2017/05/29

New Matcha Definition

While Matcha has gained its popularity in the world, I have seen and heard that the tea called “Matcha” are sold here and there. I mean the quality is poor. To me, some of them seem even far from Matcha that I know.

Japan Tea Central Public Interest Incorporated Association says that they are going to renew the definition of Matcha for the first time in 26 years.

The current definition only says that Matcha is the fine powdered tea which is ground with stone mill.

The new definition is to mention about its cultivation method and specify the process of, what is called Matcha. If the tea doesn’t follow the new definition, it will be called “Funmactsucha (lit; powdered tea) and clearly distinguished from Matcha.  This new rule doesn’t have any legal power, but the Japanese Association is planning to approach this idea to International Standards Organization.


2017/05/26

Ninja and Mt Fuji Tea Bag

What do you associate Japan with??
Sushi, sukiyaki, ramen, manga….How about Mt Fuji, Ninja, and Japanese green tea?
 
If so, you may like those tea bags called “Fujichan” and “Nincha”.
"Fujichan", which is named after fujisan (Mt Fuji), is shaped like Mt Fuji, and " Nincha", which is named after ninja, is shaped like a throwing-star (shuriken in Japanese) which is a must for Ninja. 

According to the company, the tea inside is from Shizuoka and selected very carefully by a traditional tea wholesaler.
 
Personally I prefer tea leaves,but they can be one of the good souvenirs.


2017/05/24

Hojicha is drawing power

As you know, Matcha is not only a drink anymore. It is also popular as one of the flavors of sweets and food.

Now it seems to be “Hojicha” turn.

Hojicha latte, hojicha ice-cream, and other hojicha flavored sweets are already common.
Recently, you can eat Hojicha ramen in Tokyo. It doesn’t mean the ramen soup is Hojicha. Hojicha is used as one of the seasonings, which helps take away the distinguish smell of meat and make the taste deeper.

Also, even the perfume giving impression of Hojicha has been on the market. The amount of an initial shipment was sold out within one week.

Hojicha itself has a toasty aroma and less caffeine. I like drinking hojicha as it is but it’s interesting to see how Hojicha is “developing”.





Hojicha scent (frm LUZ-store)


2017/05/19

Zairai - cultivar or not? -

Recently, we've seen lots of varietal teas (both green and black) in Japan. How many tea cultivars are there in Japan now? Yabukita, saemidori, okumidori, sofu, koshun, fujikaori, shizu7132, benifuki, beniihkari, benihomare....to name but a few. Too many to count. 


Among those, there is one which always makes me wonder what to say. That is "zairai". It's a cultivar, but it is not really a cultivar.  




Zairai refers to "native" or "wild", and the tree grows in the wild for ages. Unlike other cultivars, clones aimed for desirable characteristics or to suit for the climate, zairai is a unidentified tea, which is not a cultivated variety.  For convenience, I sometimes introduce zairai as one of cultivars, though. Whatever it is....if you happen to find zairai tea, enjoy its taste with living a wild life.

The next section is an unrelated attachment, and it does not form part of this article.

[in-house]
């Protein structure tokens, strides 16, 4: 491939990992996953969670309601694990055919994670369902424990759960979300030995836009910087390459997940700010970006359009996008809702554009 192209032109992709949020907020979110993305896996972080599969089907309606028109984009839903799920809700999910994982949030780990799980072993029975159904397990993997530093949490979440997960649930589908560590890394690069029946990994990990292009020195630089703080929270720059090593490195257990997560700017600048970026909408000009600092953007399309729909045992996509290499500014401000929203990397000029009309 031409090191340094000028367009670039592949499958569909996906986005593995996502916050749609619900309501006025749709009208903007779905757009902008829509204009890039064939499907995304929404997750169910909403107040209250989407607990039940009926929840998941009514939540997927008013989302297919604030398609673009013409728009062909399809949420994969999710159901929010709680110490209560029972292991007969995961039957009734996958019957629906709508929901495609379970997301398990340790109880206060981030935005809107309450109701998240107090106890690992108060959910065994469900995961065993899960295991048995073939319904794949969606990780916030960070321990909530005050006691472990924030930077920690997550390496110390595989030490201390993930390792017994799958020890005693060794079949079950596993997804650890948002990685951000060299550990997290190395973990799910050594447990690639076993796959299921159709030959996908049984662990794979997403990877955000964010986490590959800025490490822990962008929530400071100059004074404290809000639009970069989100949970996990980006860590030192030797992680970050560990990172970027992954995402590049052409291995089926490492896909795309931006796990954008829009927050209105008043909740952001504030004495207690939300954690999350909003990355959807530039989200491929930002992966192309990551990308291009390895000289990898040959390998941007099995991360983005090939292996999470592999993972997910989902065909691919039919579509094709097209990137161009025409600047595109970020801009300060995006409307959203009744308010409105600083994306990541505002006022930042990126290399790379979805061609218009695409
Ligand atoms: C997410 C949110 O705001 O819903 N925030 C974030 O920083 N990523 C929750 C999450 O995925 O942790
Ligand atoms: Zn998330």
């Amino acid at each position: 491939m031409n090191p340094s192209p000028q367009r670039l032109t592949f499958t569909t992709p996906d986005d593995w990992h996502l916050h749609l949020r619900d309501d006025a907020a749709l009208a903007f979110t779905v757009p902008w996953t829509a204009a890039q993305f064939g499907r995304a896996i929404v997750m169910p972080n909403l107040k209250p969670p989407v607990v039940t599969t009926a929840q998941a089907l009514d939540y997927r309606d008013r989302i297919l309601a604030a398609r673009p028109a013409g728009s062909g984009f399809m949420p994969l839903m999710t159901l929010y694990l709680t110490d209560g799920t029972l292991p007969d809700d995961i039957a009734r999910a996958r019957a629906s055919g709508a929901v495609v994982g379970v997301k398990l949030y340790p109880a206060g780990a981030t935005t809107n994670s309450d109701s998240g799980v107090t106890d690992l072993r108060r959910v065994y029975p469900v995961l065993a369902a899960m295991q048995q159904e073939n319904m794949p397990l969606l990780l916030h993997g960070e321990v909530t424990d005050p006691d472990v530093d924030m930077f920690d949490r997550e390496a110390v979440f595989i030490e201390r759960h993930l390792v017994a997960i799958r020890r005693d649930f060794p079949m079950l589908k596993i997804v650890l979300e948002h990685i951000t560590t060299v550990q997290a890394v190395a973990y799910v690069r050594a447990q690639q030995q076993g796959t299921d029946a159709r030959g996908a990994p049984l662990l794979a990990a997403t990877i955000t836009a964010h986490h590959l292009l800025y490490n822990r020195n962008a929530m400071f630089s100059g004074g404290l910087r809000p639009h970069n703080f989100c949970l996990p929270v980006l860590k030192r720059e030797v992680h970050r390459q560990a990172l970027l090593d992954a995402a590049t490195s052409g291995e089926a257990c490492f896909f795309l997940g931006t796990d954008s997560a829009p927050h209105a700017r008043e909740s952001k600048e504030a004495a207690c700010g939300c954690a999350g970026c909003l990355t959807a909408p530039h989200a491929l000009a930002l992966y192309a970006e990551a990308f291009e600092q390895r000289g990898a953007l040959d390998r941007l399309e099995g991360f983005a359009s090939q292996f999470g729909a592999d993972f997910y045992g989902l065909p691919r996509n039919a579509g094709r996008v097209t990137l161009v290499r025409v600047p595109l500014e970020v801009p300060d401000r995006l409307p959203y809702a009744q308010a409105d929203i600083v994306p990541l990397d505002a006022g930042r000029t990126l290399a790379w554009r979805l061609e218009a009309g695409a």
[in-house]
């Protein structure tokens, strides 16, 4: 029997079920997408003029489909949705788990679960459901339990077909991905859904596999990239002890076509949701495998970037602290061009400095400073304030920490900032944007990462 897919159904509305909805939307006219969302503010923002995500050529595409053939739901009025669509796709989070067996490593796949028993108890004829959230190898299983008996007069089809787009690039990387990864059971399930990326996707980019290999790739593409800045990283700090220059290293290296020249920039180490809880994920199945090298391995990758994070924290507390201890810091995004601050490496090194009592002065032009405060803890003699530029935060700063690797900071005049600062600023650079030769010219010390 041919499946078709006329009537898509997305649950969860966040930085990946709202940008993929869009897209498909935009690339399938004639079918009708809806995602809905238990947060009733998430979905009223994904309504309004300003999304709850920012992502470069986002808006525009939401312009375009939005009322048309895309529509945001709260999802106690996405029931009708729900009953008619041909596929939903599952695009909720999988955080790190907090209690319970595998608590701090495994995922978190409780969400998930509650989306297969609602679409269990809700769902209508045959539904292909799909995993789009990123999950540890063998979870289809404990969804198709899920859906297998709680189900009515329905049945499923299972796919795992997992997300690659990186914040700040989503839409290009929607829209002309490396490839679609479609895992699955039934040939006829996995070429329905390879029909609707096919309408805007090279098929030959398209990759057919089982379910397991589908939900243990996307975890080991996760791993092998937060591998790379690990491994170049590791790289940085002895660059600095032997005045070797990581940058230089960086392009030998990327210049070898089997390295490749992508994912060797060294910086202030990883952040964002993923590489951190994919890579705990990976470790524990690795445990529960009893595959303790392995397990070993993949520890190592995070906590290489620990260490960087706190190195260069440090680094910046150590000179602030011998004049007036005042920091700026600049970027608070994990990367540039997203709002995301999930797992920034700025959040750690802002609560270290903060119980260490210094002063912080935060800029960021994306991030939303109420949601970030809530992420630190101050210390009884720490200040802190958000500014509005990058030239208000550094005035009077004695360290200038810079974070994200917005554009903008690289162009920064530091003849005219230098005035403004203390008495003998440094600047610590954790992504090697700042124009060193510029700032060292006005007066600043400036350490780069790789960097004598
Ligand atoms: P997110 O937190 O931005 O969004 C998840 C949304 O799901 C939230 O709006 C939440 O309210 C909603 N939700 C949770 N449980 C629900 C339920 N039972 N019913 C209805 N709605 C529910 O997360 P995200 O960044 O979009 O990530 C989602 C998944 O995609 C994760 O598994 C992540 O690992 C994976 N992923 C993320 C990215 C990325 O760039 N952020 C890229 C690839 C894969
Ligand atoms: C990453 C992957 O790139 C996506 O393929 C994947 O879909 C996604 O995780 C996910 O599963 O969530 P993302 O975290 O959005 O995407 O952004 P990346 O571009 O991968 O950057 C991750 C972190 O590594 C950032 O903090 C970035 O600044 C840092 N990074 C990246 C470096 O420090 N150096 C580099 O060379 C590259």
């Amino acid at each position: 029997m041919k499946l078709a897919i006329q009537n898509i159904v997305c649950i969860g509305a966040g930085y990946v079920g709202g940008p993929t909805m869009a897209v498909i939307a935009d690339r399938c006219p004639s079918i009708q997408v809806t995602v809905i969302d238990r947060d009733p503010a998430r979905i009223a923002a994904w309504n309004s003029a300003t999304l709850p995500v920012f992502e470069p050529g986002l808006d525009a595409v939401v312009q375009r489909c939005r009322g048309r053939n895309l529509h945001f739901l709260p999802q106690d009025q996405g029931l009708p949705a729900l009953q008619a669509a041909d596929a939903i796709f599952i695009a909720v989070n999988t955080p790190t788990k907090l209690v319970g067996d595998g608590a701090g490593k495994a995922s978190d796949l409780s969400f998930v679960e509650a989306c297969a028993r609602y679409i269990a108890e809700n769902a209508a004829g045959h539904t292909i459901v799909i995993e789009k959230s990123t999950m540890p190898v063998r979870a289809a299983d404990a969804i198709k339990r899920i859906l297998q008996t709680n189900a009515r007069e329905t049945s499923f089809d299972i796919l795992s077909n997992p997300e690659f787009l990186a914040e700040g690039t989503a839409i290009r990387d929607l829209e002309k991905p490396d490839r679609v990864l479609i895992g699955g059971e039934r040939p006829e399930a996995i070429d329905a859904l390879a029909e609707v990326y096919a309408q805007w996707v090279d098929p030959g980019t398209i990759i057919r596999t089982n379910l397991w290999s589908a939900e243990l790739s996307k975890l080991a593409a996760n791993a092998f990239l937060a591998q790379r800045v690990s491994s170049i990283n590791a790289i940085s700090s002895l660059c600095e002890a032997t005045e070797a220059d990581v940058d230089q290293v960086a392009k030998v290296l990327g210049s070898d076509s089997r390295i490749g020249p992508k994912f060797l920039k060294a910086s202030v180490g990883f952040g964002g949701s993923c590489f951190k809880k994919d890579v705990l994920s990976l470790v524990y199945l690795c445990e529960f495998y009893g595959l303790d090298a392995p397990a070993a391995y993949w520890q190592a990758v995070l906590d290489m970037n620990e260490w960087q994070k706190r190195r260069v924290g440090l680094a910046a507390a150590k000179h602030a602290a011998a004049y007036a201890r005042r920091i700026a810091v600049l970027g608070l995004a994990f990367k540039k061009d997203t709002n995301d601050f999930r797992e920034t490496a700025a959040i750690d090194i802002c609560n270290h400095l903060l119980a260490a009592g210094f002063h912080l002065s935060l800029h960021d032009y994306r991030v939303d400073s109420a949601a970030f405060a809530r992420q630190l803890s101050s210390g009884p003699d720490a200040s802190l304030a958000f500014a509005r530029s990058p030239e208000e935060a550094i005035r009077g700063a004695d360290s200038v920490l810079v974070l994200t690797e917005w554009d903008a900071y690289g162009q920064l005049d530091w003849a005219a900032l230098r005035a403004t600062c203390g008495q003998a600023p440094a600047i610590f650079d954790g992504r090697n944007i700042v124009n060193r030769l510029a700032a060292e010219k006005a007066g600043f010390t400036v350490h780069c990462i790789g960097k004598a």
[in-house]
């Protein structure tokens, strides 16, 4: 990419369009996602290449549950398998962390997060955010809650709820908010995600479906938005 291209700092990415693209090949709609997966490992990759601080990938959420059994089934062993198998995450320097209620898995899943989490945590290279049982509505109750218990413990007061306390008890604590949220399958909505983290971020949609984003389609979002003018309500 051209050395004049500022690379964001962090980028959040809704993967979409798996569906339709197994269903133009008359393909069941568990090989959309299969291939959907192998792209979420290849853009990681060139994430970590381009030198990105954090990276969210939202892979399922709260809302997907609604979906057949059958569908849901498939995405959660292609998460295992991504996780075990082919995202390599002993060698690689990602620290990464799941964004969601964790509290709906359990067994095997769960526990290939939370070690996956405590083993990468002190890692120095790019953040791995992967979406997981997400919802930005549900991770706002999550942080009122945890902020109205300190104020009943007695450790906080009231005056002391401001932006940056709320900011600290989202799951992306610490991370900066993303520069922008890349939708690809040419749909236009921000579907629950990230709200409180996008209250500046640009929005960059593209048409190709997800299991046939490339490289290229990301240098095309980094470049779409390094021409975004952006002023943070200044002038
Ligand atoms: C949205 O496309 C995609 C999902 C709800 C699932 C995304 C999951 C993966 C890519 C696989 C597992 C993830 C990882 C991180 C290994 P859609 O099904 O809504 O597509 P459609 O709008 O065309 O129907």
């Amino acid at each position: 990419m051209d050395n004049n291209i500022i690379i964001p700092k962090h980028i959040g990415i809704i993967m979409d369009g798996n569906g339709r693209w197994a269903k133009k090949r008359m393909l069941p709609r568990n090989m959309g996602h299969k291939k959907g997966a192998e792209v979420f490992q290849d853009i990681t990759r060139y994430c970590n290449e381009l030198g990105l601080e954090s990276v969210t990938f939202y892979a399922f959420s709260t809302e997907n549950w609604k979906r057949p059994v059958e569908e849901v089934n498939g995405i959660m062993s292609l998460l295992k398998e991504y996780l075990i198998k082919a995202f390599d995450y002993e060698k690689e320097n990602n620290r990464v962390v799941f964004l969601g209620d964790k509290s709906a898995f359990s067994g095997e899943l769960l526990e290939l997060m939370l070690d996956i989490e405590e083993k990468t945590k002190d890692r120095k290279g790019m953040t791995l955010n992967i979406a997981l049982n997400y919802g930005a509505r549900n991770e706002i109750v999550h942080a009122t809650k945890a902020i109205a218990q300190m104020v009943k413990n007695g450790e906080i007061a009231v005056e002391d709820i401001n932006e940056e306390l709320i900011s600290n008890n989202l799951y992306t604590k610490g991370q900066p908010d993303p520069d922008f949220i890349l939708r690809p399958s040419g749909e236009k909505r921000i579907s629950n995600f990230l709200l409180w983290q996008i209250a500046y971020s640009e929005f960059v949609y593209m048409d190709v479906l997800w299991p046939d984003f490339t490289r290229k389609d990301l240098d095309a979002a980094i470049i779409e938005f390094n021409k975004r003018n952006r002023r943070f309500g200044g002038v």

Photos by Green Farm Kajihara
*Green Farm Kajihara
http://www.kajihara-chachacha.com/


2017/05/12

Time for TEA!!

The magazines featuring tea with catchy titles have been published one after another recently, which wasn’t seen before.

Also more tea events have been held here and there. Soon, another tea event hosted by one of the giant department stores in Osaka is coming. The event has a title that says everything: “World Tea Festival”. 

Tea didn’t attract people. Tea was a just like “garnish” for sweets. but now people are fascinated by tea itself. Still, coffee is more popular here, but tea’s popularity has been rising sharply! Hope it will last….:-)


2017/05/02

Nagata Agricultural Method

This is the black tea (fujikaori cultivar) from Ota Family’s farm in Ureshino city, Saga prefecture.


Since Ureshino is one of the biggest producing areas for “tama ryokucha (lit: ball green tea)”, they also process steamed “tama ryokucha”. In addition, they are also known for a special agricultural technique, which is called “Nagata agricultural method”.

To put it very simply, the Nagata method, started by Mr Terukichi NAGATA (1926-2006),  rejects any agricultural chemistry, pesticide and herbicide, and only supplements the nutrients in the soil with minimum amount of water and vegetable-quality compost. This helps bring out the nature and power of tea. (according to my research) 

I am not a farmer, but I can easily imagine that it must require immense time and labor to grow tea in such a special way. They grow several cultivars including zairai, sayamakaori, okumusashi, fujikaori and yabukita with this method. Unfortunately, I don't have their green tea in stock now, but luckily their black is on hand. :-)



* Tama ryokucha
Like regular Sencha, the leaves are either steamed or pan-fired after they are plucked. Unlike regular Sencha, which is rolled into needle shape at the final stage, there is no rolling process for tamaryokucha. That’s why the leaves are curly like a comma-shaped bead. Steamed tamaryokucha is  also called “mushi guri” or “guri cha”